Meet the team working across our Older Adult services

Here at St Andrew’s, our on-site, specialist multi-disciplinary teams work across Birmingham and Northampton to support older people with a mental health diagnosis or a neurodegenerative condition who also have complex physical health and mobility needs.

We recognise that within the context of mental healthcare, supporting older people requires specialist clinical and psychiatric knowledge, insight and compassion. We aim to support people in their rehabilitation so that they can return home or to a residential setting suitable to their on-going needs. For some of our patients who are unable to make this step our job is to ensure that we help them to maintain the best quality of life and support their end of life care with compassion in an environment that is comfortable and reassuring for them, their family and loved ones.

To discuss a referral into our Secure Older Adult Mental Health Services please contact our Admissions team on 0800 434 6690

The importance of relational security

Having nursed for 35 years, Damien Crossan, Nurse Manager on our forensic Older Adult ward in Birmingham, recognises the importance of relational security for patients and it's an approach that he emphasises with his nursing team: 

"Relational security is central to all healthcare and particularly mental healthcare. It's a drum that I beat quite constantly with my staff group; it's getting to know people, getting to know thoughts, getting to know fears and being a comfortable ear and within mental health that's terribly important because sometimes people just want to say something, not necessarily want anything further than that and as long as they know they're heard you have given comfort."

Damien also acknowledges that within the context of older adult care, supporting end-of-life care is integral to the nursing team's approach; 

"Death is a progression with an older adult service that must be addressed, and it opens up that complexity then of supporting  patients' futures; knowing that everyone has a future but that it might be a limited future and what preparations they might want to make for that. So we speak to people about what they want and and who they want within their lives and whether perhaps they would like to renew some relationships".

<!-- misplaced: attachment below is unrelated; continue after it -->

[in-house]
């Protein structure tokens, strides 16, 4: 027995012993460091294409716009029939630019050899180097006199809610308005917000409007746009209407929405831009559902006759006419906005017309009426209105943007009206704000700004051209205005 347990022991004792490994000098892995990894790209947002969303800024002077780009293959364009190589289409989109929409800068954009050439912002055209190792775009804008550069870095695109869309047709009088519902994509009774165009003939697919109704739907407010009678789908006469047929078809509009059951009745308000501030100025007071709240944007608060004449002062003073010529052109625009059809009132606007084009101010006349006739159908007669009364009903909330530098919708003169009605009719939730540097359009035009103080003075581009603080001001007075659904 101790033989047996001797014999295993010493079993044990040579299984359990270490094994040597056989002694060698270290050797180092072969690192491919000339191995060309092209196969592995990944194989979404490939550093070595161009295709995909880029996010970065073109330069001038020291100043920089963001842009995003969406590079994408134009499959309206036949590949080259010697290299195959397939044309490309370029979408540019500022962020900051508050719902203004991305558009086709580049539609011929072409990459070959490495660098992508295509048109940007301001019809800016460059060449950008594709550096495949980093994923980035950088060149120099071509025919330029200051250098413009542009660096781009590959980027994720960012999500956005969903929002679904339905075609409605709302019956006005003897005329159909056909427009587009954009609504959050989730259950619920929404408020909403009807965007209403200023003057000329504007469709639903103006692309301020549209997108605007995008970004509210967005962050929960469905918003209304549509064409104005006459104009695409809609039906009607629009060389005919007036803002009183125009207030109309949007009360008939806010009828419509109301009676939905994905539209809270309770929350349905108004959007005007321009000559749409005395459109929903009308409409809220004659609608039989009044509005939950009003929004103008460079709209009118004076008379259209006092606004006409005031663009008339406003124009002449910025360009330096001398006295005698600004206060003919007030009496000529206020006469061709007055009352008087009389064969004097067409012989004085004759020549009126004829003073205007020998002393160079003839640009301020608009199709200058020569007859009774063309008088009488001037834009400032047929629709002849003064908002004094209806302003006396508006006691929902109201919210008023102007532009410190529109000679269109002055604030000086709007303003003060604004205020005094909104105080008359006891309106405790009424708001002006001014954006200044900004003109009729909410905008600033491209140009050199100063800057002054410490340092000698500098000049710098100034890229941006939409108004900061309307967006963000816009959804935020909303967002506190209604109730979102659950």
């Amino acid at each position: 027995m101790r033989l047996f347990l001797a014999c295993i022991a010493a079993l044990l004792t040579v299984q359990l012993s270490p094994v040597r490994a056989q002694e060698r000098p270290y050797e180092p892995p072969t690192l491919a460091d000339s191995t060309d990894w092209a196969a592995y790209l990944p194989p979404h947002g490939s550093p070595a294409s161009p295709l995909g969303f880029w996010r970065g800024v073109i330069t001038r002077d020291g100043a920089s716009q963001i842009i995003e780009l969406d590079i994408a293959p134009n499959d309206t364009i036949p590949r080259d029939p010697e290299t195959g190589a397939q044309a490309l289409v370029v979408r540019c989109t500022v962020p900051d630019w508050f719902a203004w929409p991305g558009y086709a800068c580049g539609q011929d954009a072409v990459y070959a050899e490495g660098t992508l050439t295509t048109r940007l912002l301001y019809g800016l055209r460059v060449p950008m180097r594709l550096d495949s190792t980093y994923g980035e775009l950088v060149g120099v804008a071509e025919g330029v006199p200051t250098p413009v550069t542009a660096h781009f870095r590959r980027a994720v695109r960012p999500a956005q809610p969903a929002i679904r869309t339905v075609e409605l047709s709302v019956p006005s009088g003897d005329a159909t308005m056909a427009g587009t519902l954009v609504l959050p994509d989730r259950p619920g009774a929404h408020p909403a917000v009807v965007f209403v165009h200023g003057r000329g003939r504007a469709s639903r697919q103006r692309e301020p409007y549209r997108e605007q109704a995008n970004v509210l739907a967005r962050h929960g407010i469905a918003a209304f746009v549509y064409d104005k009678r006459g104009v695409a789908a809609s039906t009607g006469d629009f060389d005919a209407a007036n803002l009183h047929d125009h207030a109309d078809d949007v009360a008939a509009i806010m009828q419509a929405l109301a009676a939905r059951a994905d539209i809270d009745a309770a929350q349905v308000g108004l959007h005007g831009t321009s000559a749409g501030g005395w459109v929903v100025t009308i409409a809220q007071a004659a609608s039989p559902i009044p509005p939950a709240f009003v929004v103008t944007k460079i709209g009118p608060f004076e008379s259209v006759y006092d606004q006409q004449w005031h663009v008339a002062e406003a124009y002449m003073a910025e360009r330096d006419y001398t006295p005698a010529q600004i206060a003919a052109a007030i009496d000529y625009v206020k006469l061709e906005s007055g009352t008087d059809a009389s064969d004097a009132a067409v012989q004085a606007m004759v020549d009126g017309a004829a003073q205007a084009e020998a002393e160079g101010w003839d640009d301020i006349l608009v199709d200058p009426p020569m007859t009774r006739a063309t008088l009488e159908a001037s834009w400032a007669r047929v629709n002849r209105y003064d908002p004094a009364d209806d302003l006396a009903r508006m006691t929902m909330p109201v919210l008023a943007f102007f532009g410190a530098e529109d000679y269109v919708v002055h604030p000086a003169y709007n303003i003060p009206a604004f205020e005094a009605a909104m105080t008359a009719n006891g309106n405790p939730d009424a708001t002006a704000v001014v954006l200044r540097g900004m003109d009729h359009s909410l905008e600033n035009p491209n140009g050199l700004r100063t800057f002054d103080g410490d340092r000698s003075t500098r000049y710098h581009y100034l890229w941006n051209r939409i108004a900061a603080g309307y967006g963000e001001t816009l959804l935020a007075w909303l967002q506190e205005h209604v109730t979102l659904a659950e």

"I also have to think about my team when we are planning end of life care because they too will be losing someone that they've worked with for some time and at St Andrew's we have very supportive staff networks."

Rasied planter pic moor GreenAdapting ward environments and meeting the specific healthcare and mobility needs of older people is something that Damien also talks about in his video below.  Keen to encourage his patients' love of gardening but also recognising the need to keep people safe and integrate falls management, Damien told us about plans with the estates team to construct a series of raised flower beds. This spring the first of the flower beds has been completed allowing our older patients on Moor Green to access outdoors whilst remaining safe. 

Image shows the first of the raised bed planters that are being built to allow for our older adult patients to garden safely.

Image shows the first of the raised beds recently built outside Moor Green ward to allow our older adult patients to garden safely.

Supporting the patient - holistic care and expert interventions

Muthu Natarajan is Consultant Forensic Psychiatrist and Clinical Director for Neuropsychiatry services. In his video he discusses the considerations when supporting older adults and talks about our Lowther dementia hub, which he has been at the forefront of developing;

"The Lowther village was very much a critical part of our ability to deliver the best care for patients who are living with dementia...they are able to interlink with the community throughout their journey with dementia, and that's what we try to do, both in an inpatient setting, also patients who are on Mental Health Act sections and DoLS but also making sure that they have the least sort of possibility of feeling as though they are in an inpatient setting."